The Real Truth About Thinning Hair

Aly Walansky
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thinning hair

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We all see hair in our brush or in our shower drain. But how much loss is normal, and when should we begin to worry we may have a problem? Thinning hair is more common than most of us know, and there are many potential causes that could be behind it. The good news is, there’s also a lot that we can do to try to remedy it.

Stress.
Stress is often a key factor in thinning hair or hair loss–as blood vessels begin to constrict, it deprives hair follicles of the oxygen, minerals and vitamins it needs for healthy hair growth. “Vitamins are depleted under stress because the body burns more energy and directs the vitamins and nutrients to those body parts that it needs for survival, like the heart, lungs and brain. For that reason and under those conditions, the scalp will not get the benefit of these essential nutrients,” says Dr. David E. Bank, a dermatologist, Assistant Clinical Professor of Dermatology at Columbia Presbyterian Medical Center, author of Beautiful Skin: Every Woman’s Guide to Looking Her Best at Any Age and Founder and Director of The Center For Dermatology, Cosmetic & Laser Surgery in Mt. Kisco, NY. “To help prevent stress causing hair loss, I recommend taking at least 2.5 milligrams of Biotin orally each day. Biotin is a water soluble vitamin, which means that what you don’t use, you excrete and this is essential for hair and nail growth,” says Bank. Also, using products that contain B5 Panthenol will help strengthen the hair shaft and plump up hair by building up the cuticle from within.

Hormones.
During menopause, one symptom women often experience is their hair thinning or falling out. “The decreased estrogen levels, which result in an imbalance of testosterone, causes hair loss,” says Dr. Bank. Hair can also become drier as estrogen levels drop so try to use mild shampoos and conditioners to treat dry, brittle hair and avoid chemical treatments that can further weaken your hair.

Crash diets.
The stress of rapid weight fluctuations can cause hairs to go into one of the 3 growth phases simultaneously instead of cycling independently as usual. “This is called telogen effluvium,” says Rebecca Kazin, MD, FAAD; a dermatologist at the Washington Institute of Dermatologic Laser Surgery and faculty member of the Johns Hopkins Department of Dermatology. This isn’t an instant effect of a crash diet; you’ll likely notice the most shedding 2-3 months after the stressful event.

Ponytails.
“Repeatedly pulling hair back applies chronic tension on roots that can lead to traction alopecia,” says Dr. Kazin. Use soft hair ties, and go easy on high or tight styles.

Autoimmune conditions.
Symptoms of conditions like lupus might include hair loss, says Dr. Kazin. If you suspect that something like this might be up, it’s best to see your doctor right away.

Thyroid disorder.
Having an under or overactive thyroid leads to hormonal imbalances that can lead to thinning strands, says Dr. Kazin. Again: see your doctor right away if you suspect a thyroid issue!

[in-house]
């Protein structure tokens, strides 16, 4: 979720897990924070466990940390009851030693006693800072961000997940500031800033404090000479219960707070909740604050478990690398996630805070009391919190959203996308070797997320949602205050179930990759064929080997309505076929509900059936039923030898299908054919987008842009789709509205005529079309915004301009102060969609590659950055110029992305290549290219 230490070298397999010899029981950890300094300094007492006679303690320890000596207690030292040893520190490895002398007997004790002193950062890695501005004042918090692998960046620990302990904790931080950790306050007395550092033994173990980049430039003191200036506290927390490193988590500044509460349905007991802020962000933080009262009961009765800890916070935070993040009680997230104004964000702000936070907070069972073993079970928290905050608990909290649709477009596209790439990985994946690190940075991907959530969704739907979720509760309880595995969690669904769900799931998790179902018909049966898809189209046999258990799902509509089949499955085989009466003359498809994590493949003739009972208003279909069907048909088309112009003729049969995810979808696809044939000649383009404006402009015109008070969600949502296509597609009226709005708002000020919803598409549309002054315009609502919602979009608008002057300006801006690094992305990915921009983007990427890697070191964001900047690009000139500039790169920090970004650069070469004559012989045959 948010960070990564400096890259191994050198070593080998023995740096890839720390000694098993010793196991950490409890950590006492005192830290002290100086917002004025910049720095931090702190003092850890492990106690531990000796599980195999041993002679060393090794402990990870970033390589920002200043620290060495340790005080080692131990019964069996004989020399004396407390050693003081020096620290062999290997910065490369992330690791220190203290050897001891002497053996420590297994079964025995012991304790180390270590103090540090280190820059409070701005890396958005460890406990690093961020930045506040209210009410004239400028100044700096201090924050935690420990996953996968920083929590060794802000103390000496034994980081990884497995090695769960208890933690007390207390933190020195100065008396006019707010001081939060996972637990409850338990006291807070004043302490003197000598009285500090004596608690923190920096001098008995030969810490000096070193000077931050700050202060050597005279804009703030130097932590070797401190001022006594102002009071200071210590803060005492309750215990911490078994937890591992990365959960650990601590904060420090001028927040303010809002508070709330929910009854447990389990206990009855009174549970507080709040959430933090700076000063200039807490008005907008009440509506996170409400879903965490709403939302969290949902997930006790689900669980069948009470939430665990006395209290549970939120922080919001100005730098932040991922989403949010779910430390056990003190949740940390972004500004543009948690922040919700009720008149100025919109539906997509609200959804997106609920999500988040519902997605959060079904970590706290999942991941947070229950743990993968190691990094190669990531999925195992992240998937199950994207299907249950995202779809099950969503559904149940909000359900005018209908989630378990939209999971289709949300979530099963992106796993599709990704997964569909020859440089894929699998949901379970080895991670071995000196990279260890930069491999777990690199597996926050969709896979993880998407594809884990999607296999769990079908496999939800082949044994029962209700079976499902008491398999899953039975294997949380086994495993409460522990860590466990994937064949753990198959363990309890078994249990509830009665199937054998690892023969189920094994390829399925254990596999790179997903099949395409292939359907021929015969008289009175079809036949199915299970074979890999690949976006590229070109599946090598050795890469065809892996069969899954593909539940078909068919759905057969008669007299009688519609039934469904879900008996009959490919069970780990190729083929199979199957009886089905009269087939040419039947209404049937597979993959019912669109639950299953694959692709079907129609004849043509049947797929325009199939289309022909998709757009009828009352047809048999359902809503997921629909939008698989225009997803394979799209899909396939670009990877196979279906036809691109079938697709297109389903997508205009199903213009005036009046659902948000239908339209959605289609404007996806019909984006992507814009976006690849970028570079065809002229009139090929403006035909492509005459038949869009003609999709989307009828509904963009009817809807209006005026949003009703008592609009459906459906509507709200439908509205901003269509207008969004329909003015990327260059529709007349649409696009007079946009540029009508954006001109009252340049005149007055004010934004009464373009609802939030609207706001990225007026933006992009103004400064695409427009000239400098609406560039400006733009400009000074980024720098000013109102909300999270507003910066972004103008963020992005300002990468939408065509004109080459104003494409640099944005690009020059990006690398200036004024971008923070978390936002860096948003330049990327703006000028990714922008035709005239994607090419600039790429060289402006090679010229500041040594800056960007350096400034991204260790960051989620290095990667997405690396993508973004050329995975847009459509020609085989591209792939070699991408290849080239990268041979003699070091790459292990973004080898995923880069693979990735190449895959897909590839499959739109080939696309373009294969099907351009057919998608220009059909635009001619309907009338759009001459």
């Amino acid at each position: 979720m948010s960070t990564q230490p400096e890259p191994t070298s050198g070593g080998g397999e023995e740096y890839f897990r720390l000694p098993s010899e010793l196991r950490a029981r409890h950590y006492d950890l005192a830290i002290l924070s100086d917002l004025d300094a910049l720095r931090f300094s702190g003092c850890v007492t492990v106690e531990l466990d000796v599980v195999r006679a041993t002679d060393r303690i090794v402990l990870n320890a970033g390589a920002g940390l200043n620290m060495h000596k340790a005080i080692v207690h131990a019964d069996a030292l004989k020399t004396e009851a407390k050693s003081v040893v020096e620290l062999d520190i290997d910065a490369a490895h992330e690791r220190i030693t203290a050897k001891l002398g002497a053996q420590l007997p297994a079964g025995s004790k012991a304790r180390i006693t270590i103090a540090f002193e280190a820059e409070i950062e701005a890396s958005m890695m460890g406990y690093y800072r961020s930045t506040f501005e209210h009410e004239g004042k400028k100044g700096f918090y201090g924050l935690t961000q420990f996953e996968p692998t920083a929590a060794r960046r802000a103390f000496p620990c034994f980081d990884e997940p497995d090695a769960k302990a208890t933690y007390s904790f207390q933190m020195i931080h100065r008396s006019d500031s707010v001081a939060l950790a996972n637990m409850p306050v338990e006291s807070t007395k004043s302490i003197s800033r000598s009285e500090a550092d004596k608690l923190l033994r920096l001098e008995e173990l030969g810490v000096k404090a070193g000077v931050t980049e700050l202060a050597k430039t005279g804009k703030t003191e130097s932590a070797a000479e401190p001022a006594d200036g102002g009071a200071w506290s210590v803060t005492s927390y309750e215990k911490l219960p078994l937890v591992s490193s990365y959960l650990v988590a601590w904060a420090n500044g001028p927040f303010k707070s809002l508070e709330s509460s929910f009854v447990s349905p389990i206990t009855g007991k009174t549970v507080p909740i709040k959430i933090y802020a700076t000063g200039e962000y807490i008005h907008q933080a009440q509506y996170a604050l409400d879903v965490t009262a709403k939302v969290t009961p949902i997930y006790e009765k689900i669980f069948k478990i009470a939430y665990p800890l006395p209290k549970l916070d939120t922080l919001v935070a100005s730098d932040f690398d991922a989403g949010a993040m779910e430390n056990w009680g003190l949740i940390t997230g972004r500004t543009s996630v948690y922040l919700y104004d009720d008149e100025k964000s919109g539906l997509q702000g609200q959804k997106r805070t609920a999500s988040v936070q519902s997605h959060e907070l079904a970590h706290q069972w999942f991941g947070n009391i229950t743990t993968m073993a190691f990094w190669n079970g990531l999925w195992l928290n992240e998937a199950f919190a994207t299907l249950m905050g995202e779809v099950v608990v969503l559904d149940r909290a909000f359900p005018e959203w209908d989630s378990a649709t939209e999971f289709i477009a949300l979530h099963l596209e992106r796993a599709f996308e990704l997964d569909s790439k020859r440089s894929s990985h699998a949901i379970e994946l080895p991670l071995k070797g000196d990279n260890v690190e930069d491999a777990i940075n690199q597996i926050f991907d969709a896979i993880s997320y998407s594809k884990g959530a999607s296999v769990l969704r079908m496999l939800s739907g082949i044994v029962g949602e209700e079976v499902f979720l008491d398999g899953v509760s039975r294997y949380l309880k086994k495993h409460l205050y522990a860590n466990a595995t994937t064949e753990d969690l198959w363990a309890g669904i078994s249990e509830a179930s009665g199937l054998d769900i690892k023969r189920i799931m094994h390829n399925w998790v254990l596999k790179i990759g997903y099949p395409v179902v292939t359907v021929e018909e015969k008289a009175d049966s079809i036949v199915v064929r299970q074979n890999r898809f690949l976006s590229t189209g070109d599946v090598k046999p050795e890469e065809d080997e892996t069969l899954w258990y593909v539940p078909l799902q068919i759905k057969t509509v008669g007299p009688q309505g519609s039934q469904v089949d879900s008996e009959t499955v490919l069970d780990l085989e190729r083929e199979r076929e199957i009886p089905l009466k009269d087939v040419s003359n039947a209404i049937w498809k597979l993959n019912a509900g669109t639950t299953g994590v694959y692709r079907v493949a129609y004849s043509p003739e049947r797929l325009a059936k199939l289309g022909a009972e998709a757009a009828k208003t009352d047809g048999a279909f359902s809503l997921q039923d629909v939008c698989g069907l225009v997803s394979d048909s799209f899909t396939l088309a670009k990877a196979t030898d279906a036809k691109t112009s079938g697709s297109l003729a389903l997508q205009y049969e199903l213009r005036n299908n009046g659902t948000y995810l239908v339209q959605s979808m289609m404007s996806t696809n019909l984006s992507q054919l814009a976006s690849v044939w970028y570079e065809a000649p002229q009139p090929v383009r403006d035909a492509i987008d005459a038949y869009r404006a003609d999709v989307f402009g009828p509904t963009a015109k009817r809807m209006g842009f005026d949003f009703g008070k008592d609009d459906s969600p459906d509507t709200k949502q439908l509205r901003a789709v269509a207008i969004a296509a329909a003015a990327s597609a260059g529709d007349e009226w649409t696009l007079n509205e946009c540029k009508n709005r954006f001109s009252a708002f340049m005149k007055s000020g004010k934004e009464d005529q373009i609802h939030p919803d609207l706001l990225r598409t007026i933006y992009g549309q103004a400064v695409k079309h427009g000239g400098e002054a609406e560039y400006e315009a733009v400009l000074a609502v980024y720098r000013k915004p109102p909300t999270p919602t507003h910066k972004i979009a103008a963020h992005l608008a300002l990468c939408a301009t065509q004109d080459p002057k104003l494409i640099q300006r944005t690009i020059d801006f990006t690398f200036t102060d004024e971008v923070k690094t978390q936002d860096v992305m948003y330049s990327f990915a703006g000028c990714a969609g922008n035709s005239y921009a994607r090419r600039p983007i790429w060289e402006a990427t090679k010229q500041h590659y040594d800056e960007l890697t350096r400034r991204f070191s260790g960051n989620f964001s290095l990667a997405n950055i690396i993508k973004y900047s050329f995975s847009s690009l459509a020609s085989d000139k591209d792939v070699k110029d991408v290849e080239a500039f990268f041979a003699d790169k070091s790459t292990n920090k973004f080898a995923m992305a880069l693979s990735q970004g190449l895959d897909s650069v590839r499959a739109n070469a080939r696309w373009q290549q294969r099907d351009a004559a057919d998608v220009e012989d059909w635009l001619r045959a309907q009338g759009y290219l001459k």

Medication.
Do you check the labels on your prescriptions? You should. “Some medications, like those for adult acne or cholesterol, may interfere with optimal hair growth, leading to loss,” says Dr. Kazin.

Don’t panic!
Remember, it’s normal to lose about 100 hairs per day, so just because you’re losing some strands, it doesn’t automatically mean you have a problem. “My simple test to see if a person’s hair loss is normal is that I gently tug on a small section of hair,” says Dr. Bank. “If fewer than five hairs come out in my fingers with each tug, the hair loss is within the normal range. If I conclude that someone is actually experiencing hair loss or thinning hair, then I determine the cause, and subsequently the appropriate course of action to treat,” he tells us.

Prevention and rehabilitation.
No matter the cause, be extra nice to your hair while you coax it back to its natural brilliance. Give your hair some TLC and use a natural bristle brush. Plastic or artificial brushes can be aggressive with your hair and scalp. A natural brush will help limit damage, says Dr. Kazin. Also, switch your blow dryer to a cooler setting (heat is extremely damaging to hair). It might take longer to dry and style your hair, but it will prevent harm.

Most importantly, never skip the conditioning step. “Conditioners help restore the natural oils that are removed from the hair and scalp during the washing process. A nourishing conditioner will help soften and strengthen your hair. Use protein based formulas, and stay away from sulfates,” says Dr. Kazin.

If your thinning hair is caused by stress, addressing the problem from the inside is your best bet for follicular rehabilitation. Consider adding leafy vegetables and eggs to your diet. “It’s been shown that diets rich in calcium and iron can help reduce or prevent hair loss. Be sure to also include proteins in your diet because hair is rich in protein,” says Dr. Kazin.

 

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